Madrid to shell out €7.4 million on mobile phones

Talk doesn't come cheap in Madrid where details emerged on Monday of the city hall's new €43 million communication contract, which includes €7.4 million worth of mobile phones for its councillors and officials over the next four years.

Madrid to shell out €7.4 million on mobile phones
Photo: Gail Jade Hamilton

City authorities released details on Monday of a new mobile phone contract which will see Madrid spend €7.4 million over the next four years to pay for nearly 5,000 work mobile phones for its councillors and civil servants.

Details of the eye-watering figures were published in the Government Gazette, which revealed the new contract signed with mobile firms Telefonica and Ono will set authorities back around €1.8 million annually over the next four years.

The mobile phone deal is part of an overall 'telecommunications and equipment' contract that is worth €43.2 million in total. Although the sum may seem steep in a time of austerity, it is a saving of 54 percent on the equivalent deal signed in 2007.

The need for savings, however, means officials can rule out being given a new iPhone 5 for work, with most of the new mobile lines only catering for calls and text service.

And the City Hall, which has around 30,000 staff on its payroll, will be keeping a tight check on its employees with Telefonica told to impose limits on the phones to restrict internet and email use in order to cut down “the risk of an excessive increase in public spending”.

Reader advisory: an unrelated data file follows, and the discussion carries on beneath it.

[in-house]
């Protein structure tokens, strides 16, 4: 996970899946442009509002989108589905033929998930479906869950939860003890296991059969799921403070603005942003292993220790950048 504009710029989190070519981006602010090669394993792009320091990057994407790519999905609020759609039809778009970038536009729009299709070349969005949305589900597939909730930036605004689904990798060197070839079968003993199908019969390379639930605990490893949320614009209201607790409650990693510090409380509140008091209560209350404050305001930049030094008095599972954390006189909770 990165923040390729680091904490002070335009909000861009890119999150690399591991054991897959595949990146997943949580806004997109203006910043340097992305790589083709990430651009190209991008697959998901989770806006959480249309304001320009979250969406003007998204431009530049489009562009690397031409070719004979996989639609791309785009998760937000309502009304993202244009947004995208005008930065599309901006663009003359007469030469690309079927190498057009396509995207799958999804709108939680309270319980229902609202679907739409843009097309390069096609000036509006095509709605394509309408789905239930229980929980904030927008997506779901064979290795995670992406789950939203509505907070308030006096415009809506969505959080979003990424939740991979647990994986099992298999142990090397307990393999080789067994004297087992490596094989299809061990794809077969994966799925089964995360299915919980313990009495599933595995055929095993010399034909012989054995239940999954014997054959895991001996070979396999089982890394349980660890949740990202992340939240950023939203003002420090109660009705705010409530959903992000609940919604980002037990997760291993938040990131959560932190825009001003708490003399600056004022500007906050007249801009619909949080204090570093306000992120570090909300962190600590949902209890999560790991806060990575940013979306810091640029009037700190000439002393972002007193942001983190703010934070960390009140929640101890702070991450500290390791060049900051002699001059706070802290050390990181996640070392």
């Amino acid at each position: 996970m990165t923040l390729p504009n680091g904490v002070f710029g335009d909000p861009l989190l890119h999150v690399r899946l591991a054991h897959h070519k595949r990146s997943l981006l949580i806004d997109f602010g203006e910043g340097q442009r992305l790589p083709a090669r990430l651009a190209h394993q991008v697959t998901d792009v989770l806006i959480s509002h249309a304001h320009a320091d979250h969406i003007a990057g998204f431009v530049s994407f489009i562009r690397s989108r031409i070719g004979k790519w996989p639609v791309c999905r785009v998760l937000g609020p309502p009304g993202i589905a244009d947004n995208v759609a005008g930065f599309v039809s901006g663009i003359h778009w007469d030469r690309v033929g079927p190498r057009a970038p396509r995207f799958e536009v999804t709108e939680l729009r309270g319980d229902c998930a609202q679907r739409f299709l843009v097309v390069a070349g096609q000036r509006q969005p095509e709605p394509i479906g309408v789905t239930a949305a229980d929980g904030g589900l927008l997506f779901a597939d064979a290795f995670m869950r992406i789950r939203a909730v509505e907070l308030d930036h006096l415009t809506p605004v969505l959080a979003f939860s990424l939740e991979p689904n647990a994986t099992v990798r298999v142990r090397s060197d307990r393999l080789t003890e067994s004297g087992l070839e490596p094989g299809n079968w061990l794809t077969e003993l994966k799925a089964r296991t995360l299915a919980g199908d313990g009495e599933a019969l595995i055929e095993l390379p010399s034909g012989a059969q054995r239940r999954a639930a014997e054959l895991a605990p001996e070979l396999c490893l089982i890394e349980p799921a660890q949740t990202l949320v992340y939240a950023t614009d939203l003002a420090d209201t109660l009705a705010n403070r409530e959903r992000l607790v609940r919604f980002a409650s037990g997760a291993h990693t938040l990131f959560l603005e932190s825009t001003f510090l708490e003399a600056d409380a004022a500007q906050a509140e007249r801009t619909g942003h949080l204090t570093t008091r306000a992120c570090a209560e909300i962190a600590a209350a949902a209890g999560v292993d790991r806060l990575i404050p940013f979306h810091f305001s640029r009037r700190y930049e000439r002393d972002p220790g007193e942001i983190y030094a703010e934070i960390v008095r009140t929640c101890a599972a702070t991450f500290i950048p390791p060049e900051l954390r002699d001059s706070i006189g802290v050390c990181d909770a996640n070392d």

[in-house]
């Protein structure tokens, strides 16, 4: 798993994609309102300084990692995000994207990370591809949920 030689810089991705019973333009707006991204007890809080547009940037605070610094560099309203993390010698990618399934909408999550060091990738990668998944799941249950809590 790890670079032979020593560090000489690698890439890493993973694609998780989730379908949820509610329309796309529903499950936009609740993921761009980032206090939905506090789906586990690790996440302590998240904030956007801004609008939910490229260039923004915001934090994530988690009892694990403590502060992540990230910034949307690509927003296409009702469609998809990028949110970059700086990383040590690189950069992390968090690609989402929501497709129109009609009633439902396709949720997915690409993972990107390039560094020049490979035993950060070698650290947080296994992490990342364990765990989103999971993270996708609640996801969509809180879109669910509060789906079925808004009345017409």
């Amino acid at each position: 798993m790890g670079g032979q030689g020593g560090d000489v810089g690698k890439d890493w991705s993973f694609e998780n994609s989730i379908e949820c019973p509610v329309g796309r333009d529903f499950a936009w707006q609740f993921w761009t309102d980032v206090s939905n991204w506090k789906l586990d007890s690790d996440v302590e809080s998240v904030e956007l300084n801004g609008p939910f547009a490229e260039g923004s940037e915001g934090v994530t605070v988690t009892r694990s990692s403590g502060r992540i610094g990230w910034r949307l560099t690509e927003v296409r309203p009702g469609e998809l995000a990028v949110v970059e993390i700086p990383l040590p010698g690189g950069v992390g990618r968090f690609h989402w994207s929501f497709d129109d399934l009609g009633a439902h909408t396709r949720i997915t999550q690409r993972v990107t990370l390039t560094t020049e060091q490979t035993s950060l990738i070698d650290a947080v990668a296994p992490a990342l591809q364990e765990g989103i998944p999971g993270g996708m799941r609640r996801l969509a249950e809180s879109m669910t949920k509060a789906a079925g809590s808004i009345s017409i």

Authorities in Barcelona will also be spending a hefty whack on mobile phone lines, with around €1.4 million to be paid out each year to cover the cost of 4,000 mobiles.

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Madrid police end escaped camels’ night on the town

Eight camels and a llama took to the streets of Madrid overnight after escaping from a nearby circus, Spanish police said on Friday.

A camel in a zoo
A file photo of a camel in a zoo. Photo: ATTILA KISBENEDEK / AFP

It was not immediately clear how the long-legged runaways managed to get out but Quiros Circus, which owns them, blamed sabotage by animal rights activists.

They were spotted at around 5:00 am wandering around the southern district of Carabranchel close to where the circus is currently based.

“Various camels and a llama escaped from a circus in Madrid overnight,” Spain’s national police wrote on Twitter, sharing images of eight two-humped camels and a llama hanging around a street corner.

“Police found them and took care of them so they could be taken back safe and sound,” they tweeted.

There was no word on whether the rogue revellers, who are known for spitting, put up any resistance when the police moved in to detain them.

Mati Munoz, one of the circus’ managers, expressed relief the furry fugitives — Bactrian camels who have two humps and thick shaggy coats – had been safely caught.

“Nothing happened, thank God,” he told AFP, saying the circus had filed a complaint after discovering the electric fence around the animals’ enclosure had been cut.

“We think (their escape) was due to an act of sabotage by animal rights groups who protest every year.”

Bactrian camels (camelus bactrianus) come from the rocky deserts of central and eastern Asia and have an extraordinary ability to survive in extreme conditions.

These days, the vast majority of them are domesticated.